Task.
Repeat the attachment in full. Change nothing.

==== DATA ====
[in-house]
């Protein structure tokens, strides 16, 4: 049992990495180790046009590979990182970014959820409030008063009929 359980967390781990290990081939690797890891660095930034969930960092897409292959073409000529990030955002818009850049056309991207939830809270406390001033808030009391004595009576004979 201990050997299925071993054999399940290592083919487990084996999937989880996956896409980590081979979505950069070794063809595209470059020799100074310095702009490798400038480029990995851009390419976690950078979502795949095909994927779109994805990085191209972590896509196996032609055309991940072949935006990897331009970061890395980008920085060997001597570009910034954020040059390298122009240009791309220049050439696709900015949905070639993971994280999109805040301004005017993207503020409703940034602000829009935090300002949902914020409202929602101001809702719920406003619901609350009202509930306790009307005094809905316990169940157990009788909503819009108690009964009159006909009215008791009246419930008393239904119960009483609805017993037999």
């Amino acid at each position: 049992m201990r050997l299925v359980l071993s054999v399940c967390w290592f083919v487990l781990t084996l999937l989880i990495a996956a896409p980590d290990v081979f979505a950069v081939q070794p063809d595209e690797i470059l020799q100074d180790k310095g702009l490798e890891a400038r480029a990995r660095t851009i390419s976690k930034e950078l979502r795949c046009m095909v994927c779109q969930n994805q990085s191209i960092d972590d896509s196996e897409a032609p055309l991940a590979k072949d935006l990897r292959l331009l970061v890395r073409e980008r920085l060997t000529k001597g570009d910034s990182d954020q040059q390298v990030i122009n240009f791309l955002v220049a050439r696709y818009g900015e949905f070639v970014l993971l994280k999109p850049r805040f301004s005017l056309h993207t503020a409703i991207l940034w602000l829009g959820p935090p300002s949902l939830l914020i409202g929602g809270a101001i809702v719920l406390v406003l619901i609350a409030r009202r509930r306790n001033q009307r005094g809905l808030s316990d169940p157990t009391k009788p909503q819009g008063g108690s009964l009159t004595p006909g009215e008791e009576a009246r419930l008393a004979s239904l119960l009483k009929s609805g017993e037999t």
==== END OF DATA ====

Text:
[in-house]
């Protein structure tokens, strides 16, 4: 049992990495180790046009590979990182970014959820409030008063009929 359980967390781990290990081939690797890891660095930034969930960092897409292959073409000529990030955002818009850049056309991207939830809270406390001033808030009391004595009576004979 201990050997299925071993054999399940290592083919487990084996999937989880996956896409980590081979979505950069070794063809595209470059020799100074310095702009490798400038480029990995851009390419976690950078979502795949095909994927779109994805990085191209972590896509196996032609055309991940072949935006990897331009970061890395980008920085060997001597570009910034954020040059390298122009240009791309220049050439696709900015949905070639993971994280999109805040301004005017993207503020409703940034602000829009935090300002949902914020409202929602101001809702719920406003619901609350009202509930306790009307005094809905316990169940157990009788909503819009108690009964009159006909009215008791009246419930008393239904119960009483609805017993037999």
């Amino acid at each position: 049992m201990r050997l299925v359980l071993s054999v399940c967390w290592f083919v487990l781990t084996l999937l989880i990495a996956a896409p980590d290990v081979f979505a950069v081939q070794p063809d595209e690797i470059l020799q100074d180790k310095g702009l490798e890891a400038r480029a990995r660095t851009i390419s976690k930034e950078l979502r795949c046009m095909v994927c779109q969930n994805q990085s191209i960092d972590d896509s196996e897409a032609p055309l991940a590979k072949d935006l990897r292959l331009l970061v890395r073409e980008r920085l060997t000529k001597g570009d910034s990182d954020q040059q390298v990030i122009n240009f791309l955002v220049a050439r696709y818009g900015e949905f070639v970014l993971l994280k999109p850049r805040f301004s005017l056309h993207t503020a409703i991207l940034w602000l829009g959820p935090p300002s949902l939830l914020i409202g929602g809270a101001i809702v719920l406390v406003l619901i609350a409030r009202r509930r306790n001033q009307r005094g809905l808030s316990d169940p157990t009391k009788p909503q819009g008063g108690s009964l009159t004595p006909g009215e008791e009576a009246r419930l008393a004979s239904l119960l009483k009929s609805g017993e037999t």